Position Paper: Internet/Intranet Indexing Suggestions
Open Text Corporation provides text search and retrieval tools for
the Internet and for corporate intranets. We currently operate a
free text search and retrieval service
for a substantial portion of the published documents on the WWW. We also
sell products that bring this functionality to companies
wishing to provide similar facilities for their corporate intranets.
Because of our experience at Open Text, a lot of suggestions have
been made for improving the current standards (or defacto
standards) with an eye towards improving our indexing and search
technologies. The following list is a sample of some of the things
that Open Text thinks would go a long way in improving the current
search and retrieval experience.
Reducing Bandwidth Requirements
There's a lot of discussion currently on how to reduce the amount of
data and tcp/ip connections required to obtain a page with all the
embedded gifs, frame components, java applets, and other objects.
Ability to fetch multiple documents in one connection
A multiple get facility in the http protocol (similar to the mget
facility in ftp) would assist greatly in reducing the overhead these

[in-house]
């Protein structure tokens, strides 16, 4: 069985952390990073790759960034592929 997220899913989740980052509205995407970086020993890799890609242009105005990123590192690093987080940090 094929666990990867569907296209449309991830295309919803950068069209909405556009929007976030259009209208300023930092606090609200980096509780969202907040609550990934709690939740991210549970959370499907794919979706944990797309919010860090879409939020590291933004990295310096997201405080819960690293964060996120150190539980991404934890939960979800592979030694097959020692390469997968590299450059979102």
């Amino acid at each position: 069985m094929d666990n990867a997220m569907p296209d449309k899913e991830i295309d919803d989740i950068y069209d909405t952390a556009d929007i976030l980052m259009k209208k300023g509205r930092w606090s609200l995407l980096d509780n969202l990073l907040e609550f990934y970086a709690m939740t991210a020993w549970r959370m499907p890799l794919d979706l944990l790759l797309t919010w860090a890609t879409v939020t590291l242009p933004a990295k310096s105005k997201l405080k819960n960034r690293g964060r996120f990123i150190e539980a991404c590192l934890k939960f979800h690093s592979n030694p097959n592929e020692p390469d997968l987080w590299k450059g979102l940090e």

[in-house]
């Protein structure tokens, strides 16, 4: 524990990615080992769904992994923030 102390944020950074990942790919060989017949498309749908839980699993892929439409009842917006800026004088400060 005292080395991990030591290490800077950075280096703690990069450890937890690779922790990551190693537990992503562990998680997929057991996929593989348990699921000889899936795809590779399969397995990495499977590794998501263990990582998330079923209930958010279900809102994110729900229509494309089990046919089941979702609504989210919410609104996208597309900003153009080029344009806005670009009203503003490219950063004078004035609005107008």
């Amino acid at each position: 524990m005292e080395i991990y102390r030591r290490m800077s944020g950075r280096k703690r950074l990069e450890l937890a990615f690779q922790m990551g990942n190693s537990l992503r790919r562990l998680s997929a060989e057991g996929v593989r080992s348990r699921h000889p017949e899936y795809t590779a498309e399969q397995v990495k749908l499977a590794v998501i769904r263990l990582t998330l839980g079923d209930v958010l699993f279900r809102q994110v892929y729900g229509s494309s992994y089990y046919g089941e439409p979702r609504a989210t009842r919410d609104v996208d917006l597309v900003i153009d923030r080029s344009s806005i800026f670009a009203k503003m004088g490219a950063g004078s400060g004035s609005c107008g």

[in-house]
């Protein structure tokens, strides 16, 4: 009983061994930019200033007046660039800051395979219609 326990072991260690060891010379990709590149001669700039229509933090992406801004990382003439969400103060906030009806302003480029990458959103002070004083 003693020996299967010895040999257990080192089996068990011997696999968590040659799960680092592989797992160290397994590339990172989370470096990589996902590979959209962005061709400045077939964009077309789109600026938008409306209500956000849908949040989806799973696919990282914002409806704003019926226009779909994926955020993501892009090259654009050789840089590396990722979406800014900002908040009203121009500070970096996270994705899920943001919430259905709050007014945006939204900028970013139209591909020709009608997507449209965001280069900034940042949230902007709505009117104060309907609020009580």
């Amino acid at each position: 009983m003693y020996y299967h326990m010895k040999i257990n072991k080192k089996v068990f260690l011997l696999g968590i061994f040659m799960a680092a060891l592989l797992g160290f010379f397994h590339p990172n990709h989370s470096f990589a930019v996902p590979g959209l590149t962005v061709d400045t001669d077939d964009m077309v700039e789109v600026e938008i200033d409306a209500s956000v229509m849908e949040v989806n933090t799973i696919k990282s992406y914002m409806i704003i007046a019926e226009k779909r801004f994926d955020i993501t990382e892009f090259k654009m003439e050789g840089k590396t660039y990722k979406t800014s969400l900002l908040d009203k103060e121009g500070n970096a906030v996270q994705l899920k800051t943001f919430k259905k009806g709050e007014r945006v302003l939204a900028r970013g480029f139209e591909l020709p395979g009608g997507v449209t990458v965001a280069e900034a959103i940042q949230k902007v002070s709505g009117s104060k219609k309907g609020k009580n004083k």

connections entail. Robots can potentially utilize this multiple get
facility to fetch several (perhaps unrelated) documents with one connection.
The multiple gets should be robust enough so that unwanted data is
not included in the transmission.
Server provided document lists
Robots periodically check to see if documents have changed on a
server using the "if-modified-since" mechanism. While this saves
transferring the document in those cases where the document has not
changed, it still requires the overhead of one connection per
document on the server to make this assessment.
A better approach might be to provide a list of all documents
available at the site, coupled with the size, last modification date,
and mime type of those documents. Robots could collect this one
file periodically, and from it infer which documents need to be
re-fetched. On the server side, some form of daemon may be required
to administer this file, but that should not be too difficult to
create. This document could be given a reserved name similar to
robots.txt, perhaps "sitedocs.txt". For large servers, this file
could point to other files, perhaps reflecting the directory organization
in use at the site.
Ability to "get-all-documents-modified-since"
An extension of the multiple file transfers and "if-modified-since"
mechanism is to provide a "get-all-documents-modified-since" protocol
to the HTTPD. With this, a browser or robot could make one connection